Johnson, N.C., and S.P. Xie, 2010, "Changes in the sea surface temperature threshold for tropical convection", Nature Geoscience doi:10.1038/ngeo1008

Knutson, T.R., J.J. Sirutis, S.T. Garner, G.A. Vecchi, and I.M. Held, 2008, Simulated reduction in Atlantic hurricane frequency under twenty-first-century warming conditions", Nature Geoscience 1, 359 - 364 (2008), doi:10.1038/ngeo202

Kossin, J., 2008, "Is the North Atlantic hurricane season getting longer?", Geophysical Research Letters, Vol. 35, L23705, doi:10.1029/2008GL036012, 2008.

Jeff Masters

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Pre-Virginie?
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Quoting Orcasystems:



If he comes...its was because he was invited :)


668. PensacolaDoug 1:54 PM GMT on October 08, 2010 Hide this comment.

Quoting Orcasystems:


KOG, PDoug was unhappy with your attempt at snow last year.



Yes I was. So this year I'm putting in my order early for a repeat of Feb 1899!!


SO I take the blame?
Talk about words coming back to haunt ya!!!
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Morning all.

Just a quick look-in before work. Amazing wx.... cool... rain showers woke me up.... sun behind clouds... great stuff. I hope it stays cool today.

Have a great one!
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Quoting aislinnpaps:
Good morning to anyone else up. Lots of rain headed this way hopefully this weekend.
Good morning to you too.
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Good morning to anyone else up. Lots of rain headed this way hopefully this weekend.
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466. HadesGodWyvern (Mod)
Japan Meteorological Agency
Tropical Disturbance Summary
TROPICAL DEPRESSION XX
15:00 PM JST November 12 2010
=============================

At 6:00 AM UTC, Tropical Depression (1006 hPa) located at 13.0N 112.0E has 10 minute sustained winds of 25 knots with gusts of 40 knots. The depression is reported as stationary.
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465. HadesGodWyvern (Mod)
Fiji Meteorological Services
Tropical Disturbance Summary
18:00 PM FST November 12 2010
=========================================

At 6:00 AM UTC, Tropical Disturbance located at 12.5S 175.8E is reported as moving slowly. Position POOR based on Multispectral infrared with animation and peripheral observations. Sea surface temperature is around 29C.

Organization has not improved in the last 24 hours. Convection remains persistent in the southeast sector of the system, but has not increased much elsewhere in the past 24 hours. Cyclonic circulation is from surface to 850 HPA. System lies to the east of a 250 HPA short wave trough in a moderately sheared environment.

Global models has picked up the system and are slowly moving it in the south southeast direction with little intensification.

The potential for this system to develop into a tropical cyclone within the next 24-48 hours is LOW.
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463. JLPR2
Quoting TORMENTOSO83:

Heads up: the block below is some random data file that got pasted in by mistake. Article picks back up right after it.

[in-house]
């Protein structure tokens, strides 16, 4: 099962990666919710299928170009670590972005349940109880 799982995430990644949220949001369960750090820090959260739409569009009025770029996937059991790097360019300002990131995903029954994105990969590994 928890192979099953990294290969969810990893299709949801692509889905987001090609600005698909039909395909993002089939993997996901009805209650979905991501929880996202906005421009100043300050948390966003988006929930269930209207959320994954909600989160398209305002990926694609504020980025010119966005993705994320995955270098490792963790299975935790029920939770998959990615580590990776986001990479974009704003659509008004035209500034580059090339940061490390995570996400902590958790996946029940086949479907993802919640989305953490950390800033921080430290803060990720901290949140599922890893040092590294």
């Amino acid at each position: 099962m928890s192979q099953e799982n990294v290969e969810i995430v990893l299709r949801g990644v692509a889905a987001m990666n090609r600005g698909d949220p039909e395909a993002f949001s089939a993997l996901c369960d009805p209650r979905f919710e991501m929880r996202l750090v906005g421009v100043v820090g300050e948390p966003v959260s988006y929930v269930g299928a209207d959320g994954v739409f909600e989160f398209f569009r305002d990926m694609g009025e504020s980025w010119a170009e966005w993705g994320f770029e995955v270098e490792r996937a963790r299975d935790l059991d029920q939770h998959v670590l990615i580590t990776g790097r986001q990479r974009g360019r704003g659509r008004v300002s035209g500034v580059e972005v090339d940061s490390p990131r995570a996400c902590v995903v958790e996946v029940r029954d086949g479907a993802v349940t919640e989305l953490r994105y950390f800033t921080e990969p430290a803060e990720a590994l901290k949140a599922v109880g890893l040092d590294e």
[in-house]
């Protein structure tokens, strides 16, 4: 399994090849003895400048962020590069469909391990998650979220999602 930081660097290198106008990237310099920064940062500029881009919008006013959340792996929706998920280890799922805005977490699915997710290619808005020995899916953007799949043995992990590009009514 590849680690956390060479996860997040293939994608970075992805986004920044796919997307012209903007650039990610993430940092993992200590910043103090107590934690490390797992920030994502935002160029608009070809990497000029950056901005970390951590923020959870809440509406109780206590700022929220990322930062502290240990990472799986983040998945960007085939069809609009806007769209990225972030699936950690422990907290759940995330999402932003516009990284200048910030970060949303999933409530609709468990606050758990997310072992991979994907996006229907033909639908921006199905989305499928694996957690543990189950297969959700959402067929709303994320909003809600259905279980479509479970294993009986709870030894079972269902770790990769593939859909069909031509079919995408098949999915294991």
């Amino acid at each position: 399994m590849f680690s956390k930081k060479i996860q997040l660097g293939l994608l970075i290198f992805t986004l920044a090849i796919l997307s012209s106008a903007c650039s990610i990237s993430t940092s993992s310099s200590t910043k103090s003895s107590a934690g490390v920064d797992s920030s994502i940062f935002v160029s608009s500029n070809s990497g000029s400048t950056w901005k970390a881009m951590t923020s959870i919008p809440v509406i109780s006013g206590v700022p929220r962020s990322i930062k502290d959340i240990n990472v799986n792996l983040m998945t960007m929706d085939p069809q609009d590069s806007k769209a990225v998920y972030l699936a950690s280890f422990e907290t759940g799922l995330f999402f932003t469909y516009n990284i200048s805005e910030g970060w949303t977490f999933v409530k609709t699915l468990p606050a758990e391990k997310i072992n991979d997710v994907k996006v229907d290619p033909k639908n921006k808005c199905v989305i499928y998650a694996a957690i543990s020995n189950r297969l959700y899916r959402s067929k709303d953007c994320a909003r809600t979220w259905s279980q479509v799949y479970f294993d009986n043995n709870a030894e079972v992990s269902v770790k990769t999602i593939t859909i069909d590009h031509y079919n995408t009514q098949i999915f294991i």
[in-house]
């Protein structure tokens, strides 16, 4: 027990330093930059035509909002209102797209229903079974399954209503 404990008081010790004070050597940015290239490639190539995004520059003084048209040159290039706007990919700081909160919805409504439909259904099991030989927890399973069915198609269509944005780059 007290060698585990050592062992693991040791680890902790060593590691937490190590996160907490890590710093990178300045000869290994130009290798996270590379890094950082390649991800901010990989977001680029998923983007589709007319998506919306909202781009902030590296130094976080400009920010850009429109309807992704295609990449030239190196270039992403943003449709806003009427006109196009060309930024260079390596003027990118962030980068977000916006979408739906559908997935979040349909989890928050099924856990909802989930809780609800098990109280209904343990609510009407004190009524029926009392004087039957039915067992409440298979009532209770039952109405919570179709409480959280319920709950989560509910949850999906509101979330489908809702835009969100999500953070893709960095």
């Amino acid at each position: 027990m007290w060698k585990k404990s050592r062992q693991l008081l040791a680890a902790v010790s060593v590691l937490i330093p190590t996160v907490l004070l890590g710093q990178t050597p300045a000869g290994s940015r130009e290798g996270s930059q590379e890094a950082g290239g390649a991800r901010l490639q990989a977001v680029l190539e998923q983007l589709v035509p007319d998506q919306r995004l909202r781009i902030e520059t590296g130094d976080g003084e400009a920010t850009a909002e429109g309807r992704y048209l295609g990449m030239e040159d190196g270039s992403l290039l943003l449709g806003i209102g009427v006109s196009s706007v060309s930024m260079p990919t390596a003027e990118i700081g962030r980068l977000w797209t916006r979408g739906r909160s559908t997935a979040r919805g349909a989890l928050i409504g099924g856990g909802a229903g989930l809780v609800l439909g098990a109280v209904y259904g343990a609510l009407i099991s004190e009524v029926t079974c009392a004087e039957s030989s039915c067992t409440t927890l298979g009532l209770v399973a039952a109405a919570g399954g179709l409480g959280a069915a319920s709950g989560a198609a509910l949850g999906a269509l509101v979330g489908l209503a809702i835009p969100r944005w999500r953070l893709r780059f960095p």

u r right!!! but at the same time the tension and uncertainty takes me to feel in a very unpleasant environment!!!


Hmm I repeated a word there, time for bed... xD
But I feel fine when I'm taking classes and when I'm around there, the atmosphere is a little tense but I feel fine, maybe I don't feel it as much as the rest of the people. :P
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Good Night
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Good nite all, thanks for good info...
Member Since: August 2, 2010 Posts: 21 Comments: 9821
Quoting PrivateIdaho:
I'm going to bed. Thanks for the conversation and if I didn't respond to you it's because I've had a few beers and a gin-and-tonic or two so I'm typing slooow.

Thanks to you for had it!!! Gnite!!!
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Quoting PrivateIdaho:
Well, have a good beer and a gin-and-tonic sleep....
Member Since: August 2, 2010 Posts: 21 Comments: 9821
I'm going to bed. Thanks for the conversation and if I didn't respond to you it's because I've had a few beers and a gin-and-tonic or two so I'm typing slooow.
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Quoting JLPR2:


I wouldn't say unpleasant, the word I think the word would be tense or filled with uncertainty. :S

u r right!!! but at the same time the tension and uncertainty takes me to feel in a very unpleasant environment!!!
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Quoting sunlinepr:


Thanks for the info, I was looking for that in order to see the logistics and history related to the Bonus project...
Glad to help.
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453. JLPR2
Quoting TORMENTOSO83:

Totally agreed with you!!!
You can see it reflected on the situation of the University Of Puerto Rico in Rio Piedras!!! I study there and I can tell you that the mood around there is very unpleasant!!


I wouldn't say unpleasant, the word I think the word would be tense or filled with uncertainty. :S
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Quoting PrivateIdaho:
Link


Thanks for the info, I was looking for that in order to see the logistics and history related to the Bonus project...
Member Since: August 2, 2010 Posts: 21 Comments: 9821